Content sites have arguably been one of the big winners from COVID-19. With so many of us trapped inside by foreclosure measures, we’ve spent more time online than ever before. As a result, our thirst for new content to consume exploded, from streaming video to blog posts to infographics.
Although that fervor wears off as things gradually return to normal – or whatever past as usual now – the outlook for content sites is still positive. People want to be entertained and informed. It hasn’t changed and it won’t change either.
A successful content site is therefore probably a good investment. What about a site where the majority of content is user generated? Should you invest your money to acquire one, or would it be better to wait?
Types of user-generated content
User-generated content comes in several versions, but generally falls into one of the following categories:
- Reviews / testimonials
- Discussion threads
- Social media posts
- Blog posts
The power of user-generated content
For anyone who has spent even a little time in the marketing industry, user-generated content is one of the most valuable brand awareness tools in any business’s arsenal. This is because rather than being filtered through the prism of a faceless business, it is created by the audience of that business. This makes it instantly more accessible and has a high probability of generating conversation, interest and engagement.
- User-generated content is created for free by a brand’s audience. Paid promotions are usually influencer marketing.
- People are much more than willing to trust someone who hasn’t been paid by a brand in any way because they don’t. Gain nothing to talk about the brand.
- It’s easy to ignore paid advertising. You probably forgot several today on your own. However, it is much harder to ignore promotional content created by one of your peers.
Examples of user-driven content sites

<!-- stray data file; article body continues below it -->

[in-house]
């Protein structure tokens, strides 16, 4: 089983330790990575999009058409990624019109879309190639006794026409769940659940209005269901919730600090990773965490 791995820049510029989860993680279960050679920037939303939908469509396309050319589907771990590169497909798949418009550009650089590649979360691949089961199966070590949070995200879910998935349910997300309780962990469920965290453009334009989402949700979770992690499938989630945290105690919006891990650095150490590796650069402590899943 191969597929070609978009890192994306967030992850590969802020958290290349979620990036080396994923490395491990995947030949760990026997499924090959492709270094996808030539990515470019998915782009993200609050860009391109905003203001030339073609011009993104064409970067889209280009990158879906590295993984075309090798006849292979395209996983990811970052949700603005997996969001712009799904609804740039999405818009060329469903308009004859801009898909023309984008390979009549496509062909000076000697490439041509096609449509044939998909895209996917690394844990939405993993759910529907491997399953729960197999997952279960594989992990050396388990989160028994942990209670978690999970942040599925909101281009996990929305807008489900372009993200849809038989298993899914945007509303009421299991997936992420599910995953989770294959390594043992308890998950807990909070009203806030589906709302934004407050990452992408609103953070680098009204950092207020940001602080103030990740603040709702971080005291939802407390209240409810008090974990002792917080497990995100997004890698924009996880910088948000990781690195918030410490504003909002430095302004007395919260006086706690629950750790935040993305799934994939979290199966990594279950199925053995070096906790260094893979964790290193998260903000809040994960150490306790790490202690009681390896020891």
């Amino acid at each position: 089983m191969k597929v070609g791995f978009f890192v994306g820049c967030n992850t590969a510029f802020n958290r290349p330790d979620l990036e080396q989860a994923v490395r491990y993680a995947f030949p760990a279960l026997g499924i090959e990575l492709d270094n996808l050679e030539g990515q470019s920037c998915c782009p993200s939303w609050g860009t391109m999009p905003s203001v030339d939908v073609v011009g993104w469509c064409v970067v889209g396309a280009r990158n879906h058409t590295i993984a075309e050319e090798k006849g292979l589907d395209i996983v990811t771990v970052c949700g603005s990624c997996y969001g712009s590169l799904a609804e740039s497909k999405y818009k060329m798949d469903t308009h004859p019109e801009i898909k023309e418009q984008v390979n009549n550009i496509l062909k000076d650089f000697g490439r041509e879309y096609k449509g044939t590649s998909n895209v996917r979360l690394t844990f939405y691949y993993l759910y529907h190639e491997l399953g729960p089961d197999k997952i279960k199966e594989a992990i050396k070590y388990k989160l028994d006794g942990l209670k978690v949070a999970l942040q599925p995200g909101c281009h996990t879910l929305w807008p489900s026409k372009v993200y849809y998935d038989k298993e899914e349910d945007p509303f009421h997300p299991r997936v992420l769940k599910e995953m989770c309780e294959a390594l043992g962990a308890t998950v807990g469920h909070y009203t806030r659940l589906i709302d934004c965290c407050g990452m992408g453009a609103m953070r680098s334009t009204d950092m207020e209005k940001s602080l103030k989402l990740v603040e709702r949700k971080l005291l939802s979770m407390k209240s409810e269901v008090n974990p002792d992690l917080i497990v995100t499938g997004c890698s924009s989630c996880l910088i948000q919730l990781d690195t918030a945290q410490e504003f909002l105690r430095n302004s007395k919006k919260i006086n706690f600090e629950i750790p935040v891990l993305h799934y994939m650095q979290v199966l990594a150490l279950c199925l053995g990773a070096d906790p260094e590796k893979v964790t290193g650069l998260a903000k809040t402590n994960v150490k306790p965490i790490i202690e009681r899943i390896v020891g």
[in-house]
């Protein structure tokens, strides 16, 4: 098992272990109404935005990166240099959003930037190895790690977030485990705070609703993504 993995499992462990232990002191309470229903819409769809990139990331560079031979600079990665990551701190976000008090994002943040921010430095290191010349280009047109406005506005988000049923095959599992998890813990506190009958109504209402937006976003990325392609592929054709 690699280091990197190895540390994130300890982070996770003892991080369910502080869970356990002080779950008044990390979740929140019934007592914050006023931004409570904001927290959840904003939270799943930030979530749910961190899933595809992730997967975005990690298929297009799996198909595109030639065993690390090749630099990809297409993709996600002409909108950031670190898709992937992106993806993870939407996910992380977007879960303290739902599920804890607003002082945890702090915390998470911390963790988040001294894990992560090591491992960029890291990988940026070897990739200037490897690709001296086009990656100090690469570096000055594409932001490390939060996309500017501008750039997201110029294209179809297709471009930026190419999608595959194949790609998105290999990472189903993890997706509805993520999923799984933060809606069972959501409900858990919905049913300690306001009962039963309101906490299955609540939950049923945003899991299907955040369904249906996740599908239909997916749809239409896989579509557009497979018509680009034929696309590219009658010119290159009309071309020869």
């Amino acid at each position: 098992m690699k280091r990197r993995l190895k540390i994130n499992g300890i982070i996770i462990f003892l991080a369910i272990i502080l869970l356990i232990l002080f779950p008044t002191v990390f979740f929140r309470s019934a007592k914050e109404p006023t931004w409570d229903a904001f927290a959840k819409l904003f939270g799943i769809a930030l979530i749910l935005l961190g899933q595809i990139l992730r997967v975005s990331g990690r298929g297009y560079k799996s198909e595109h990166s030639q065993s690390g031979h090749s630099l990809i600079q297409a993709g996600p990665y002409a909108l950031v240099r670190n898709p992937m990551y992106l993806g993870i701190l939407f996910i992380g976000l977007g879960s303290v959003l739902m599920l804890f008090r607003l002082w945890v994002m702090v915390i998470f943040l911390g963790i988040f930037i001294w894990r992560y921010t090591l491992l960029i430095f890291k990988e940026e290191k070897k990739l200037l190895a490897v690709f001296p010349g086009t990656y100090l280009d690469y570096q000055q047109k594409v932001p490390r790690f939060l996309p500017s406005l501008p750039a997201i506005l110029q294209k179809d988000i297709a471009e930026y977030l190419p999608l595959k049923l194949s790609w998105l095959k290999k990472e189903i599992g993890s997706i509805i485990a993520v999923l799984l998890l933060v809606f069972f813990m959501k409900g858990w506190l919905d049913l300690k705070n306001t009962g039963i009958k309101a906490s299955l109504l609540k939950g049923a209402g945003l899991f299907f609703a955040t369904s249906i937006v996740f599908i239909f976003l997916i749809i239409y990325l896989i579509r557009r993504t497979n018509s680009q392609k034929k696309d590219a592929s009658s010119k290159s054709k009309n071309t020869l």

The question remains whether it is possible to build an entire business on such content. Indeed, relying on your audience to build a content base is a great idea from a social marketing perspective. But can it be the basis of an effective business?
To answer that, let’s take a look at some of the more well-known user-focused content sites.
As the world’s largest video-sharing platform, YouTube derives most of its profits from advertising revenue. It also generates revenue from subscription services such as YouTube Red which allows a user to view the site without ads. The top YouTube influencers are known to earn seven-figure salaries.
Yelp is one of the leading online review platforms geared entirely towards local businesses. At the end of last year, the site hosted over 224 million Comments. Yelp’s has a three-tier monetization strategy:
Billing as the first page of the Internet, Reddit hosts discussion forums on virtually any topic you can think of (within reason). Most of the estimated $ 100 million in revenue comes from the company’s advertising sales. That said, as reported Quartz, CEO Steve Huffman is explore alternative monetization strategies, as a premium and ad-free version of the site and virtual currency.
If you have a question, Quora probably has an answer. The Q&A site is completely community driven, with a user base that includes thought leaders, celebrities, and influencers. Quora’s main source of revenue comes from paid advertising.
This is a relatively recent development, as the site was initially launched without any revenue model.